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A "mama-san", or "mamasan" is usually a woman in a position of authority, especially one in charge of a geisha house or bar in Japan and East Asia.
The term is also used to refer to a woman who works in a supervisory role in certain establishments in Southeast Asia, typically those related to drinking places. Papa-san may be used to refer to a man in a similar position.
The term originally comes from Japanese, where it is a term for a woman who works as a supervisor at a bar, nightclub, or similar business. The suffix -san is a polite honorific attached to a person's name or title. The familiarity with the term by U.S. soldiers in Japan after World War II probably has had some influence in its spread to other Southeast Asian countries.
The term mama-san in Japanese is emphatically not a polite reference to a mother, and should never be used as such. Most Japanese children today call their mother mama, but the term does not persist into adulthood. The proper term to refer to one's mother, in Japanese, would be okaa-san.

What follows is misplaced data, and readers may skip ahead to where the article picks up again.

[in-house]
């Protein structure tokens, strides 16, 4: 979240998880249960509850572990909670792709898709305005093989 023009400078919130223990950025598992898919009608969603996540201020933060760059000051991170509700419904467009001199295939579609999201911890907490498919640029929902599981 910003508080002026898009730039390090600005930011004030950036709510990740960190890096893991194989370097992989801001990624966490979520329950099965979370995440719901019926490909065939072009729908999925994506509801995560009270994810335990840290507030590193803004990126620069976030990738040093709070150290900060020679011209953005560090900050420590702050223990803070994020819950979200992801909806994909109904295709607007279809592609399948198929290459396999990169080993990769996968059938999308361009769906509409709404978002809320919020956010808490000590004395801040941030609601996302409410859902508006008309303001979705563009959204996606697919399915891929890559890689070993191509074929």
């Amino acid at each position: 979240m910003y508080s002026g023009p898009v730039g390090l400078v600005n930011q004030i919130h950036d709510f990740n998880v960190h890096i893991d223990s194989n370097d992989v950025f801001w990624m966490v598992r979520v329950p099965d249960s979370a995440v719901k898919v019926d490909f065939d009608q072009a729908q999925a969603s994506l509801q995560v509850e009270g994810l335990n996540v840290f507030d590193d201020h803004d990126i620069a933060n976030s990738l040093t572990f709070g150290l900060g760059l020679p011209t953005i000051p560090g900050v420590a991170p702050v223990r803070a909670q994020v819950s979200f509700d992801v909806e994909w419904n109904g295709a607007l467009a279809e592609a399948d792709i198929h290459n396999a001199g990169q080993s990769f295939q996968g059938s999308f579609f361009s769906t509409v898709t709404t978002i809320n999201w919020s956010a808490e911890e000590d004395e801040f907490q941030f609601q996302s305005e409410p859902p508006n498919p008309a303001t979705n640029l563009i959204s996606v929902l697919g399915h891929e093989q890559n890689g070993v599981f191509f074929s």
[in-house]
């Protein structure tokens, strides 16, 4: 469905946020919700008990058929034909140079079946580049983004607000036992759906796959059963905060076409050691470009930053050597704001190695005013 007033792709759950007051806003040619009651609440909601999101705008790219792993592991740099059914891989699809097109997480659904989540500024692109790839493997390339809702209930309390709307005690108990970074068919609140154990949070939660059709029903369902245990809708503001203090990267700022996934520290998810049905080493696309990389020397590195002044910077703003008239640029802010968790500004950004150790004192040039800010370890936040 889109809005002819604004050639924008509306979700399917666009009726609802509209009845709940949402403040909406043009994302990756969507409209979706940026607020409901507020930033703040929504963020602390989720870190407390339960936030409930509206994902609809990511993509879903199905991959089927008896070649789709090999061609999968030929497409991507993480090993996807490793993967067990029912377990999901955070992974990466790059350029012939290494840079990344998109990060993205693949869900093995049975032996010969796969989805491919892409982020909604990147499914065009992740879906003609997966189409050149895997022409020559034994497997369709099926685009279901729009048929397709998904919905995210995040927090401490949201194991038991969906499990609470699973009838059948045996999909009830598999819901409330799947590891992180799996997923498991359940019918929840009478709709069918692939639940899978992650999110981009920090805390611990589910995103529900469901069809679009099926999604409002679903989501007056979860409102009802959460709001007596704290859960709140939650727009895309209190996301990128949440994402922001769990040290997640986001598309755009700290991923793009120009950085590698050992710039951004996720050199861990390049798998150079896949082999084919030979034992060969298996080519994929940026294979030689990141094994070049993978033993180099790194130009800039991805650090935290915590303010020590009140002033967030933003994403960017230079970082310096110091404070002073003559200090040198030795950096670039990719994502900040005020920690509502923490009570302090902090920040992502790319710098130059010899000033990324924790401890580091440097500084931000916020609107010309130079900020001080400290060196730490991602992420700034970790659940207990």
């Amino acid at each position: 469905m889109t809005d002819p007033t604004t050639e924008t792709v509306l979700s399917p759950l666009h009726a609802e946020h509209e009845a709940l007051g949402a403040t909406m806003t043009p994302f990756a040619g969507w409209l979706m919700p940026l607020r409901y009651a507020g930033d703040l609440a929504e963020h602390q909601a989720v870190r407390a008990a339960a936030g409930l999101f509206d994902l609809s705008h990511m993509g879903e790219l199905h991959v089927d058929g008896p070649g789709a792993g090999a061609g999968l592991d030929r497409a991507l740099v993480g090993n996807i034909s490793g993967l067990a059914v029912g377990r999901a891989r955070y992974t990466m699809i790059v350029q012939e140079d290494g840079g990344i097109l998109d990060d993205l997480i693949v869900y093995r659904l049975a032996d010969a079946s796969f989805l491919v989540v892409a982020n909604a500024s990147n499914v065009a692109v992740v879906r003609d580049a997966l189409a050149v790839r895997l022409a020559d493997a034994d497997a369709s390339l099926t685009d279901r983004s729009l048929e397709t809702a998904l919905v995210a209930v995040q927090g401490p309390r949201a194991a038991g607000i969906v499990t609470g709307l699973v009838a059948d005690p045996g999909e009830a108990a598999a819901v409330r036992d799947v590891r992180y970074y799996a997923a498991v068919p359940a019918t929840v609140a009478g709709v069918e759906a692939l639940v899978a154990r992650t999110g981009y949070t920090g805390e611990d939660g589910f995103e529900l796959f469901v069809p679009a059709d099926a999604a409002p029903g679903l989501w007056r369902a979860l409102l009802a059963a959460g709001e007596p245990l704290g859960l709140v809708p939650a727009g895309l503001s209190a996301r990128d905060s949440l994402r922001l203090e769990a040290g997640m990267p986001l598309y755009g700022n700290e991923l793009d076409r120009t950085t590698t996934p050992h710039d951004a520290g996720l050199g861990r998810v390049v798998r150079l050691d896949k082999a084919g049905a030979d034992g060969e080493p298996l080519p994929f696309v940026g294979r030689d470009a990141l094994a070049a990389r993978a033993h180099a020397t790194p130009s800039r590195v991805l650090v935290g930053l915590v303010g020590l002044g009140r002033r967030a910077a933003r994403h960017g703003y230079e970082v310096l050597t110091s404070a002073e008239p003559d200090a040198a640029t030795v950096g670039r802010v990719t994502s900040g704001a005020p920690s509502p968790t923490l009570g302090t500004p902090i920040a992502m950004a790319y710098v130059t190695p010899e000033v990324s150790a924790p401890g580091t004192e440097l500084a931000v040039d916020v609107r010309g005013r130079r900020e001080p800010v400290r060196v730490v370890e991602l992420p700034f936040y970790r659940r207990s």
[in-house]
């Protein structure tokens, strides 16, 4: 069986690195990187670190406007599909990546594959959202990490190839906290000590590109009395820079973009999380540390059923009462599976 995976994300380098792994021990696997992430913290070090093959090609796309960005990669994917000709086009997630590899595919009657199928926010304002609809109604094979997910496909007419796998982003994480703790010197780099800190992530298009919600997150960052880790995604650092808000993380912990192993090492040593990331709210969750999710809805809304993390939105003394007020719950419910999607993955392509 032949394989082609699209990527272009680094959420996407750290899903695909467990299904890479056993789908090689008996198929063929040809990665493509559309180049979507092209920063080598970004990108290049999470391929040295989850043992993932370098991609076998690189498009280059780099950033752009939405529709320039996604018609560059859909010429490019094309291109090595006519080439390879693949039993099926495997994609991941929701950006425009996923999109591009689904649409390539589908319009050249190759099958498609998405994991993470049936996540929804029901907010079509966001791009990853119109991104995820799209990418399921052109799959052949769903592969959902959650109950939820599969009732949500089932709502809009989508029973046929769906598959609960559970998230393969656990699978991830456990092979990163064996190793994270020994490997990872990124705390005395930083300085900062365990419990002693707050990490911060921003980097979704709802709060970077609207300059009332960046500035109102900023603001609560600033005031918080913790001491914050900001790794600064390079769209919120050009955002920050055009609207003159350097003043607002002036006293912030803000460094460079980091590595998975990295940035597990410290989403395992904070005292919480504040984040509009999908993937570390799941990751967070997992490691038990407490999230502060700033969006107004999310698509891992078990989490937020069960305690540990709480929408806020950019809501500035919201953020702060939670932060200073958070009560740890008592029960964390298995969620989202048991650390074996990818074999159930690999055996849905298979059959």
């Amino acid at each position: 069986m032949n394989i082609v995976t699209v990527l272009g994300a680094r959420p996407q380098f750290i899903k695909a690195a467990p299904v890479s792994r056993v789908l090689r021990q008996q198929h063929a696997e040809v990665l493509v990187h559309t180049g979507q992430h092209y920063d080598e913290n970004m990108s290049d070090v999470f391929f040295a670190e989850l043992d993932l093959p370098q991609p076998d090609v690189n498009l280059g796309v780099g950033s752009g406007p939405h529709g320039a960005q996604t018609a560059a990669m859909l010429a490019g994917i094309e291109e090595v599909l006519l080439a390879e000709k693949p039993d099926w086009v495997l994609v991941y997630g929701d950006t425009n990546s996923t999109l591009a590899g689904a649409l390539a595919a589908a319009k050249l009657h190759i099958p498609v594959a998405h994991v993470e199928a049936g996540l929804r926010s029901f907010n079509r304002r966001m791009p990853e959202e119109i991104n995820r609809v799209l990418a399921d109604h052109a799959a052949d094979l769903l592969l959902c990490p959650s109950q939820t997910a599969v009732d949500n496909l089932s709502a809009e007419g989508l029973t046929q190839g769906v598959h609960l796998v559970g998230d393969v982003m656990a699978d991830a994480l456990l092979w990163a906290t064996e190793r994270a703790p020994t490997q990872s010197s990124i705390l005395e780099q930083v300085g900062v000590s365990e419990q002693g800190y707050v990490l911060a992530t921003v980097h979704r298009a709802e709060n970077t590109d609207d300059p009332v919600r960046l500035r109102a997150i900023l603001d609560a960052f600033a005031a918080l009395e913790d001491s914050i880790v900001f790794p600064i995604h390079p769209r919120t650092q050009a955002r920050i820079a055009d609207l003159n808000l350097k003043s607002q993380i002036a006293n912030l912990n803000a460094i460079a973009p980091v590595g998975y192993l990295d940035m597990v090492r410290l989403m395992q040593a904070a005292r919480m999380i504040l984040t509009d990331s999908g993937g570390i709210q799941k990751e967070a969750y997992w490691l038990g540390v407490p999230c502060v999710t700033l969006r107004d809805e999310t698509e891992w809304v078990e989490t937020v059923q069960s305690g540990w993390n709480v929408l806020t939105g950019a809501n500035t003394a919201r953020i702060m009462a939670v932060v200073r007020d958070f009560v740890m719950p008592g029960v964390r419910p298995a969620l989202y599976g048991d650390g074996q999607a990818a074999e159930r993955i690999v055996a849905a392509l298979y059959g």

To at least some extent, these can be considered the local equivalents of a madam, although the conventions of bar fine prostitution in Asia are quite different from those of either street or brothel prostitution in the United States.
Mamasan (sometimes abbreviated MMS) is also used in United States to refer to the woman managing the staff of Asian massage parlors.
While the context may be referred to as a sex term in some parts of Asia, in others the term has a much different connotation. The term mama-san is commonly used to describe maids and housecleaners. The term papa-san is detailed for men who work on yards.